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Diaz v. Story

United States District Court, S.D. Illinois

June 2, 2014

PABLO DIAZ, #N-90629, Plaintiff,


J. PHIL GILBERT, District Judge.

Plaintiff, currently incarcerated at Big Muddy River Correctional Center ("BMRCC"), has brought this pro se civil rights action pursuant to 42 U.S.C. § 1983. Plaintiff is serving a six-year sentence related to possession of a stolen vehicle. He claims that Defendants were deliberately indifferent to his need for pain relief, by refusing to provide him with medicine that would not cause an allergic reaction.

The documentation submitted with Plaintiff's complaint shows that he was injured in an accident in 2011, prior to his current incarceration (Doc. 1, p. 12). In March 2013, he was transferred to BMRCC from Pinckneyville Correctional Center. His medical records reflected that he has an allergy to Motrin, noted by the intake nurse who screened him upon his arrival at BMRCC (Doc. 1, pp. 7, 10).

In April 2013, Physician's Assistant Gerst (who is not a Defendant) gave Plaintiff some pain medication (Tylenol), but this was not effective to relieve his discomfort (Doc. 1, p. 13). On October 1, 2013, Plaintiff again went to sick call seeking pain medication, and told Gerst that the Tylenol had not helped him. Gerst responded, "That's life, deal with it." Id. It is not clear whether Plaintiff got more Tylenol at that time.

On October 18, 2013, Plaintiff saw Defendant Nurse Story, again seeking treatment for his chronic pain (Doc. 1, pp. 7, 12). She came to his cell house to give him Ibuprofen, but he told her that if he took that medication he would break out in hives and develop a high fever. She told him to either take the Ibuprofen or take nothing at all.

Plaintiff filed a grievance over Defendant Story's refusal to provide him with pain treatment, which was denied by Defendant Hutchinson (Counselor) (Doc. 1, p. 7). He also names Defendants Gaddis (Counselor), Isaacs (Health Care Administrator), and Zachary Bocelman[1] (Warden), claiming generally that each of them was deliberately indifferent to his serious medical needs and caused delay in treating his pain (Doc. 1, pp. 8-9). Finally, he includes John and Jane Doe Defendants in the caption and list of parties (Doc. 1, pp. 1-2), but does not mention them elsewhere in the complaint.

Plaintiff seeks monetary damages (Doc. 1, p. 6).

Merits Review Pursuant to 28 U.S.C. § 1915A

Under § 1915A, the Court is required to conduct a prompt threshold review of the complaint, and to dismiss any claims that are frivolous, malicious, fail to state a claim on which relief may be granted, or seek monetary relief from an immune defendant.

Accepting Plaintiff's allegations as true, the Court finds that Plaintiff has articulated a colorable federal cause of action against Defendant Story for deliberate indifference to his serious medical need for treatment of his chronic pain (Count 1). However, Plaintiff's allegations against the Defendants who failed to take satisfactory action after Plaintiff invoked the grievance process (Count 2) do not state a claim upon which relief may be granted. That claim, as well as the remaining Defendants, shall be dismissed from this action.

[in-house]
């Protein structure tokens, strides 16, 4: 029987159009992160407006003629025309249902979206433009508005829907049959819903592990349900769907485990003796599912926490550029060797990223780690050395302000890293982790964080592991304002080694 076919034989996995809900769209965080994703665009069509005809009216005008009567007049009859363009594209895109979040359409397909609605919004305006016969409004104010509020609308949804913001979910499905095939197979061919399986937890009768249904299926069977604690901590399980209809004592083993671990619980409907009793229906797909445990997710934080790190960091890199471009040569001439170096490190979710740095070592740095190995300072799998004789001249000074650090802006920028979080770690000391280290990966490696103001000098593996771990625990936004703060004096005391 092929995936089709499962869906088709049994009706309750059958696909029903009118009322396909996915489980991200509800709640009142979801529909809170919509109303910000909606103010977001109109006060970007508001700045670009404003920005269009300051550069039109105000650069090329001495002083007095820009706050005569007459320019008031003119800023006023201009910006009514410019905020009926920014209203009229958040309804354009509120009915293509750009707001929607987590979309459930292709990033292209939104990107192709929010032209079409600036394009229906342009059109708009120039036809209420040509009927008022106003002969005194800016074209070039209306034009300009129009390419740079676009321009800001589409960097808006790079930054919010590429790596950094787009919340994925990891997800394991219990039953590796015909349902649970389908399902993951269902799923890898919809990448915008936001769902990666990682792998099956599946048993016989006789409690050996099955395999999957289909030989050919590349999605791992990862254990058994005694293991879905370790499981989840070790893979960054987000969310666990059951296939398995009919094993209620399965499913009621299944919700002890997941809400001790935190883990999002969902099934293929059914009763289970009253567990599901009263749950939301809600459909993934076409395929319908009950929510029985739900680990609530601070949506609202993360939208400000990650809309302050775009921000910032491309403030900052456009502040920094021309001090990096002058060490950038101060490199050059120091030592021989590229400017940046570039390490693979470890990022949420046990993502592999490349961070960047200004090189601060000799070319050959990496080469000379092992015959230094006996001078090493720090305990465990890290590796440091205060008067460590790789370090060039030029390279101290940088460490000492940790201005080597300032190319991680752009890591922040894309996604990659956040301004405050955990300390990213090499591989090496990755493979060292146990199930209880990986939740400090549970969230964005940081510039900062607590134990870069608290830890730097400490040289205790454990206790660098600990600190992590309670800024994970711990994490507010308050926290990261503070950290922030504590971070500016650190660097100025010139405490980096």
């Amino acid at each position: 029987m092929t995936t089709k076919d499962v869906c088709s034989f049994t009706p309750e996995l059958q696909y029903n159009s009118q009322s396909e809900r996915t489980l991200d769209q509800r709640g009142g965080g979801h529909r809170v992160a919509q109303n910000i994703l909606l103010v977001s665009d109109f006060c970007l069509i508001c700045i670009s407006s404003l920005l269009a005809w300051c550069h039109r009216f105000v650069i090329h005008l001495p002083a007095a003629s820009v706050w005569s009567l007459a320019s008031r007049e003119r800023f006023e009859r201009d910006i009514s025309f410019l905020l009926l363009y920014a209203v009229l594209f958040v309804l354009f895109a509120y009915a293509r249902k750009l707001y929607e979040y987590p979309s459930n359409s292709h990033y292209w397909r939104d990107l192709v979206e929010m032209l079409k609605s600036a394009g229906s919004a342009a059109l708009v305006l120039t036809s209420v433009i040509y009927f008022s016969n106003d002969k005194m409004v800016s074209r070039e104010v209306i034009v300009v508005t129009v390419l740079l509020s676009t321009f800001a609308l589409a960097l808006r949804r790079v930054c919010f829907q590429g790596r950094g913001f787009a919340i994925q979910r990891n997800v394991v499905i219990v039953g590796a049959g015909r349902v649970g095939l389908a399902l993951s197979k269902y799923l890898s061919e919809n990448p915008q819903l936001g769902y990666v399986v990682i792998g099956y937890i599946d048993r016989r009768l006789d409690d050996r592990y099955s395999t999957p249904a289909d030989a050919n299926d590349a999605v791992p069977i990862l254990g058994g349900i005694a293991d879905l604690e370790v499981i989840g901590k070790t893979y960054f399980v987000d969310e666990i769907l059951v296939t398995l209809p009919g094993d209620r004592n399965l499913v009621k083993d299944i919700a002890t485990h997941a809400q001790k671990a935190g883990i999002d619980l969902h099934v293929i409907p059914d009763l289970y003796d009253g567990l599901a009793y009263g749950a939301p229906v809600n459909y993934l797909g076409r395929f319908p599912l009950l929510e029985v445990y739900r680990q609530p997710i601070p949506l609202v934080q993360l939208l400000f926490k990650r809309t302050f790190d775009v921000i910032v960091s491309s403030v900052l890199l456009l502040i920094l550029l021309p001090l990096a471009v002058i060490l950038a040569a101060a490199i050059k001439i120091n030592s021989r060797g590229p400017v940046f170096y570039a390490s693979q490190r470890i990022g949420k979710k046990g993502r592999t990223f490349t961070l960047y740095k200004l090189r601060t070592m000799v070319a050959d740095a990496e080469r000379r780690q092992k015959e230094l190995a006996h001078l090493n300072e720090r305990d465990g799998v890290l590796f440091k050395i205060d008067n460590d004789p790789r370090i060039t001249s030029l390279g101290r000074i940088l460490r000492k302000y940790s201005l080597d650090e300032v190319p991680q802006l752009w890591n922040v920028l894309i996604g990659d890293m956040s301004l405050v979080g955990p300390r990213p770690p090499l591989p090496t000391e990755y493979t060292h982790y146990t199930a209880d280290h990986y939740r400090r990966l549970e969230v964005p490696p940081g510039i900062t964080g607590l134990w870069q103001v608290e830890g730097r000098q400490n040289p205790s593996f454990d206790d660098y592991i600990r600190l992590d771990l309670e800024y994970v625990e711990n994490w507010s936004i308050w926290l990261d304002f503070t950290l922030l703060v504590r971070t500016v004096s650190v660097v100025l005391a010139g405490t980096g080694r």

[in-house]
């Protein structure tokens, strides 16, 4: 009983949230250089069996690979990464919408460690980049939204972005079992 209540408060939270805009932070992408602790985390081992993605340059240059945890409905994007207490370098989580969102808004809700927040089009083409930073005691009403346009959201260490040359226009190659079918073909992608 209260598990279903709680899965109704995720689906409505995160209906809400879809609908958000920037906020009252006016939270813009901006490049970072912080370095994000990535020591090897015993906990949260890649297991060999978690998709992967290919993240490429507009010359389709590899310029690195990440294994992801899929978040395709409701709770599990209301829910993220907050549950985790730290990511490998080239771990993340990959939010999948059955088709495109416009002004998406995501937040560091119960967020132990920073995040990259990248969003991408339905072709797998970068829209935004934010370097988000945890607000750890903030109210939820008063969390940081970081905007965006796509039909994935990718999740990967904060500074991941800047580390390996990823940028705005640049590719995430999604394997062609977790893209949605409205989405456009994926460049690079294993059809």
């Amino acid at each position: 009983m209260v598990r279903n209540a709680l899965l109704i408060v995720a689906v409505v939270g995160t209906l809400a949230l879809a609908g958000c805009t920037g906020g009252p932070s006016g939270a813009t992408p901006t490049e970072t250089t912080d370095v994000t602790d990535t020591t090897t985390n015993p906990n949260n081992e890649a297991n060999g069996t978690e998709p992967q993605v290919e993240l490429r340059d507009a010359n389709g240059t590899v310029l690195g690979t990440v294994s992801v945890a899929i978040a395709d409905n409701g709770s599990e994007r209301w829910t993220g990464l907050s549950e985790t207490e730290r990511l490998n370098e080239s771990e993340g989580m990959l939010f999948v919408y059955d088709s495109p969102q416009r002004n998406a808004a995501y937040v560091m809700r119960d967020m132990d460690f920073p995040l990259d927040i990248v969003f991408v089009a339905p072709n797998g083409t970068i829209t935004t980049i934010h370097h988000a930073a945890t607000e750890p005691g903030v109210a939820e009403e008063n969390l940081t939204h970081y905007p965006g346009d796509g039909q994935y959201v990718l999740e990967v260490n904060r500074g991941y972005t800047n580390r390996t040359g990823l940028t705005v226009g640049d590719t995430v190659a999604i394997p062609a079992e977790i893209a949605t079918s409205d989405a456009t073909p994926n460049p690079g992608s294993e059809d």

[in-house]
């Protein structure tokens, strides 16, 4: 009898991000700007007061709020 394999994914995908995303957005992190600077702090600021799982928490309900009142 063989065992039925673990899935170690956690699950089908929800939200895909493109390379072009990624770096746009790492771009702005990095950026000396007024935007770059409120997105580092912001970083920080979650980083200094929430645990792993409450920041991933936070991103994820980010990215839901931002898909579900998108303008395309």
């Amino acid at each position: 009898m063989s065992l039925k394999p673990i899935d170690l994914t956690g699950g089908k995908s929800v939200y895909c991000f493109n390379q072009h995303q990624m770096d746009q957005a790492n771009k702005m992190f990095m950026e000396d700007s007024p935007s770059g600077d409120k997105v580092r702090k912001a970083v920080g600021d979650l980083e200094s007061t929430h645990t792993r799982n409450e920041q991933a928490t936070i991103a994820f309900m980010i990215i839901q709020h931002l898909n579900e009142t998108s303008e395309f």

Count 1 - Deliberate Indifference to Serious Medical Needs

"A prisoner's claim for deliberate indifference must establish (1) an objectively serious medical condition; and (2) an official's deliberate indifference to that condition. Deliberate indifference is proven by demonstrating that a prison official knows of a substantial risk of harm to an inmate and either acts or fails to act in disregard of that risk. Delaying treatment may constitute deliberate indifference if such delay exacerbated the injury or unnecessarily prolonged an inmate's pain." Gomez v. Randle, 680 F.3d 859, 865 (7th Cir. 2012) (internal citations and quotations omitted). The "existence of chronic and substantial pain" has long been recognized as a serious medical condition. Gutierrez v. Peters, 111 F.3d 1364, 1373 (7th Cir. 1997).

While the Eighth Amendment does not give prisoners entitlement to "demand specific care" or "the best care possible, " it does require "reasonable measures to meet a substantial risk of serious harm." Forbes v. Edgar, 112 F.3d 262, 267 (7th Cir. 1997). At this stage of the litigation, Plaintiff has stated a claim against Defendant Story, who offered him a choice to either take a medication she knew would cause him to suffer an unpleasant or even harmful allergic reaction, or have no treatment at all for his serious pain. Count 1 shall thus proceed against Defendant Story.

Plaintiff does not allege that any of the other Defendants were directly, personally involved in his medical treatment as health care providers. To the extent that he describes their actions at all, the participation of Defendants Hutchinson and Gaddis appears limited to reviewing Plaintiff's grievance against Defendant Story. Plaintiff includes Health Care Administrator Defendant Isaacs in the action, but never describes what she did or failed to do in relation to his need for pain treatment. She may have been involved in responding to Plaintiff's grievance, or Plaintiff may have named her because she supervises Defendant Story. Likewise, Defendant Warden Bocelman would be the supervisor of the other Defendants and apparently also denied Plaintiff's grievance (Doc. 1, p. 4). Neither of these factors, however, will sustain a civil rights claim against Defendants Isaacs or Bocelman.